Scott Wehrli has a long history of service in the Naperville community.
“I’ve been a volunteer, I’ve worked as a police officer here. I’ve done different things in the community that contribute for various reasons, and I didn’t do it for any credit. I didn’t do it to put my name on anything. I just did it because I thought it was right and I thought it was my part of giving back to the community,” said Wehrli.
But he now has the chance to make perhaps his largest contribution of all to Naperville, as its new mayor. Stepping into office May 1, he kicked off his first day with a meeting about the mental health crisis in our community.
“That was a day one promise throughout the election, and I was so excited to actually have that happen and have the input from those folks as we discuss our plans for the future of putting a spotlight on mental health in our community,” said Wehrli.
Moving the city forward
He’s got big plans for the city, and clear ideas about what he’d like to tackle.
“I think one of the most challenging areas is the east-west technical corridor, simply because there’s a lot of single occupant buildings that would need to be redeveloped into multitenant. (CUT TO) There’s a lot of potential for this community to redevelop itself as one of the places that’s going to be a destination for the high-tech and the, the research and development areas that really put Naperville on the map over the last 40, 50 years,” said Wehrli.
Moving the city forward takes a community effort, he says, and he’s out in that community gathering input.
“One of the things I really enjoy doing is now that I’m mayor, it’s okay for me to go and sit down with somebody for a cup of coffee in a restaurant who I might not know and just have a conversation and talk to them about their experience here in our community. Those conversations, which are really kind of impromptu, they’re very revealing,” said Wehrli.
Hoping to be a unifying force
He steps into office after an election that saw some partisan politics, with the hope to unite and move forward. But he also embraces the different views others bring to the table.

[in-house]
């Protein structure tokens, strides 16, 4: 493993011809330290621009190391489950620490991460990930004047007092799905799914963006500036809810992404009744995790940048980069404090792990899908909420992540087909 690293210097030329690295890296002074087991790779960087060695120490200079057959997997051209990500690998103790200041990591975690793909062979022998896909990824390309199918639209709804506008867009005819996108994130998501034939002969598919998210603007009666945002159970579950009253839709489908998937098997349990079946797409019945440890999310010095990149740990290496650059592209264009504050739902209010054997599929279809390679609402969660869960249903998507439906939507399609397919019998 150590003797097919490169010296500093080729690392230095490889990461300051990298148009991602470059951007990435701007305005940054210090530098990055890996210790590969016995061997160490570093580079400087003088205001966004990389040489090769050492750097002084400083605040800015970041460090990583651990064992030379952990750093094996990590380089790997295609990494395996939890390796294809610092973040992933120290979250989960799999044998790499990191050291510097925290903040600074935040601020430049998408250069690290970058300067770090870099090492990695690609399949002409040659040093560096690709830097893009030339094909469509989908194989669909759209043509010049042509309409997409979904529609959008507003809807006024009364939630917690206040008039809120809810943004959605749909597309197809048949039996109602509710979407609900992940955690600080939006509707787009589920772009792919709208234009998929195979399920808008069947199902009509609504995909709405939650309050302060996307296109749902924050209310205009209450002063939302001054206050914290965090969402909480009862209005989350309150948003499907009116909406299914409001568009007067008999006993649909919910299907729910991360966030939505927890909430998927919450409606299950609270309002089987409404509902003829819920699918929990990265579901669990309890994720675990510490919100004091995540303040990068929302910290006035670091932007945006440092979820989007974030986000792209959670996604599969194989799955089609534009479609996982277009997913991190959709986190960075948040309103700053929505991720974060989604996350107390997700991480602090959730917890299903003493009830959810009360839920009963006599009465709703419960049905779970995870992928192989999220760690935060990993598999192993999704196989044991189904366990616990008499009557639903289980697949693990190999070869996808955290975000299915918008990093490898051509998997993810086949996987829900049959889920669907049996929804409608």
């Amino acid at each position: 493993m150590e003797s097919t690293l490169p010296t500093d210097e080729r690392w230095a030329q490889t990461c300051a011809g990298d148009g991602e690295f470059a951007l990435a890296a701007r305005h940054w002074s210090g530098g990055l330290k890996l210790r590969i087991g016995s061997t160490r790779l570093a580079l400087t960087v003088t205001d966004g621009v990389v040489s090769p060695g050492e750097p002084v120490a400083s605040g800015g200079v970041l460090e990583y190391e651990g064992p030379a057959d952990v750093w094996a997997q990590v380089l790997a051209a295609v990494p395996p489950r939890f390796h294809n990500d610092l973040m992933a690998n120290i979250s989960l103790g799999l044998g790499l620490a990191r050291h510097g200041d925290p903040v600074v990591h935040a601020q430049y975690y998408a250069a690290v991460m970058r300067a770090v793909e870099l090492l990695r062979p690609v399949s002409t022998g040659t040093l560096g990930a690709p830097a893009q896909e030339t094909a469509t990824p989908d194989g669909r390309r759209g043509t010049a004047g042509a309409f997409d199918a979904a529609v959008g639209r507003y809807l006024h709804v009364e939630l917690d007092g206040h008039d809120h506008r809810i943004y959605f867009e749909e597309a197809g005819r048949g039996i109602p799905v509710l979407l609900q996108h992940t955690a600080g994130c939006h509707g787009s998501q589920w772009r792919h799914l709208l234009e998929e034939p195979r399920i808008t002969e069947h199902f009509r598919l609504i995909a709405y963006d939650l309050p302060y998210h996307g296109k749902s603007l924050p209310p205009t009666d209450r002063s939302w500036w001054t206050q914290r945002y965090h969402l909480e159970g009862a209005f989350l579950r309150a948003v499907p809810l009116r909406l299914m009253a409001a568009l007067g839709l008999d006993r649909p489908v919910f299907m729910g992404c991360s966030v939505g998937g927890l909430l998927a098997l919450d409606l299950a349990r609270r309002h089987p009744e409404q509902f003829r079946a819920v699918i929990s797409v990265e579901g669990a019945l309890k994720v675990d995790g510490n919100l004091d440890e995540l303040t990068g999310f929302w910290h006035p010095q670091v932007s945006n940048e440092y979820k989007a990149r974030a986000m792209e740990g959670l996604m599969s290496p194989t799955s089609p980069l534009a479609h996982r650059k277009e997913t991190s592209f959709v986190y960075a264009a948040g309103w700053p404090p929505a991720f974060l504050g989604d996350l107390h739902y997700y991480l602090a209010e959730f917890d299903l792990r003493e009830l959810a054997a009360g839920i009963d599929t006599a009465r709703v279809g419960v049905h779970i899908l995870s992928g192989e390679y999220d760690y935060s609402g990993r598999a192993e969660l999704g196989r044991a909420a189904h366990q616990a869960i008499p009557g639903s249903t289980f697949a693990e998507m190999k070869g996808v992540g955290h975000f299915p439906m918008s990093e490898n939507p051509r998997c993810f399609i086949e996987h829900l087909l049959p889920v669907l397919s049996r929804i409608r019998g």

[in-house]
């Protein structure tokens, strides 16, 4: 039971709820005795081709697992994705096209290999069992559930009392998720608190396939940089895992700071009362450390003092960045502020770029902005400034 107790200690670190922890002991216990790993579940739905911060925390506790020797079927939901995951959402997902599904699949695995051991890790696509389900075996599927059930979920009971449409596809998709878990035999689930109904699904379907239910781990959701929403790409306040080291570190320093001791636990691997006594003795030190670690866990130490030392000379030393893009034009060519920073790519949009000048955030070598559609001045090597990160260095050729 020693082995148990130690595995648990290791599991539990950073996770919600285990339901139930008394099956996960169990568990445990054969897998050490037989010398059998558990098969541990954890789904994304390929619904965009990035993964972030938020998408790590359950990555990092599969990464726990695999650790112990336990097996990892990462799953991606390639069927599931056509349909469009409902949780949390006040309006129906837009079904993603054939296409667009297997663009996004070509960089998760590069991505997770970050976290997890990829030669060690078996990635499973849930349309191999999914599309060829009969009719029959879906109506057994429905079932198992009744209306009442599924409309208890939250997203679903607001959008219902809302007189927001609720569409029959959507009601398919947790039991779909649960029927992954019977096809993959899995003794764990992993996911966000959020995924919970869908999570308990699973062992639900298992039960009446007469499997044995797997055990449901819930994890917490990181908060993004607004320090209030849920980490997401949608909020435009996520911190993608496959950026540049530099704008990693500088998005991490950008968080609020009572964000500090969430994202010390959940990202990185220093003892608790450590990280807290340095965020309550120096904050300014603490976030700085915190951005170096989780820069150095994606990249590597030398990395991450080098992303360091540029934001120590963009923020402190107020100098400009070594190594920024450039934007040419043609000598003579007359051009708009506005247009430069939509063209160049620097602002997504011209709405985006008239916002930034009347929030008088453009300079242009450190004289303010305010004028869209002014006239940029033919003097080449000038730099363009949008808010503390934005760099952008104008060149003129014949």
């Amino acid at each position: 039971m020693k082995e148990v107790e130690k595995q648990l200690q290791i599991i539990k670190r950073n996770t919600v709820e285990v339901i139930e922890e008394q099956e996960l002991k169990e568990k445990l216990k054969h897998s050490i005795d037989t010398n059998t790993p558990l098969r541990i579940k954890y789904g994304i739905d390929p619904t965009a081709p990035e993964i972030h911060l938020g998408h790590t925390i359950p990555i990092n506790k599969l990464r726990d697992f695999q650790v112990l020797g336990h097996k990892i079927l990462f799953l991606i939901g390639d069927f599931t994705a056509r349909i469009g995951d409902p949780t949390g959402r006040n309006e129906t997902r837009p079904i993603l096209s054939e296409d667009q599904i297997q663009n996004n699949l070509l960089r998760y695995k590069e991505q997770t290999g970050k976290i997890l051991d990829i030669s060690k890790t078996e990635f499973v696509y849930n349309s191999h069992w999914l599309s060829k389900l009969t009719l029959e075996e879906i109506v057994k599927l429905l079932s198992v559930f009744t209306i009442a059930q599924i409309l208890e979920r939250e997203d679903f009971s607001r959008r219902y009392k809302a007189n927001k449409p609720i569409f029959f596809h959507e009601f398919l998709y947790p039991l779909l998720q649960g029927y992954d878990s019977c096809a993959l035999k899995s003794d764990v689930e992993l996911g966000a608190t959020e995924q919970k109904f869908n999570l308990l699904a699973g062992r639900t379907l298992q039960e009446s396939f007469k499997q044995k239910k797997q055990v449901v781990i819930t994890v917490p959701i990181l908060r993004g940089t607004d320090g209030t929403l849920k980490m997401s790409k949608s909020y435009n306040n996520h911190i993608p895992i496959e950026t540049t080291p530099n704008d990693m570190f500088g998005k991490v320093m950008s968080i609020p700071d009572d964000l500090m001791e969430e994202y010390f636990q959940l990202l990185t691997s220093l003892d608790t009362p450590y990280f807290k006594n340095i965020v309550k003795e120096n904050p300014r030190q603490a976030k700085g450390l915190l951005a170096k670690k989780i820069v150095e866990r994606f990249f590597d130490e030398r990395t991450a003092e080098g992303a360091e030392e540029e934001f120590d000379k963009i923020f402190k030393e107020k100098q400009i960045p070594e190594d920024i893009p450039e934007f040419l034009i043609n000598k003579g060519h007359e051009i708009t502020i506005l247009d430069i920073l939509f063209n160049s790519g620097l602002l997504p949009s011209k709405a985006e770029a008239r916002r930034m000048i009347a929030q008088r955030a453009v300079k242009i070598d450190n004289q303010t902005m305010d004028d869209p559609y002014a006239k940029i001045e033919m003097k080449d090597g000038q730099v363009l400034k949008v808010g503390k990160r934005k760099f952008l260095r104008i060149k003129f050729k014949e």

“I don’t agree that we need a city council that’s going to vote 9-0 on every issue, because that doesn’t necessarily give us the, the right mix of people on the council. We have to have some disagreement. Otherwise, we’re going to find ourselves in a place we don’t necessarily want to be in,” said Wehrli.
His first council meeting was May 2, and he put his own stamp on the process right from the start.
“We installed a three-minute timer, which people have called the Scott clock. Some of them call it the shot clock, but it was an invention that I can say I’ve seen in other cities used very successfully. And basically, it gives our speakers at public forum an opportunity to see where they are in their 3 minutes without having to be cut off,” said Wehrli.
Looking to the past, hoping to make a difference for the future
Wehrli’s aware of the long line of mayors who have come before him, and hopes to do them proud.
“They really did a lot for this place. And now that I’m going to be mentioned in the same sentences as some of them going forward, it’s, it’s a huge responsibility and I take it very seriously,” said Wehrli.
Coming from a family with a deep history in the community, he says he knows the importance of feeling a sense of belonging, and hopes to help residents capture the same.
“I want them to feel that this community is truly theirs and they are absolutely a part of it. And they have that small town feel in a pretty large community,” said Wehrli.
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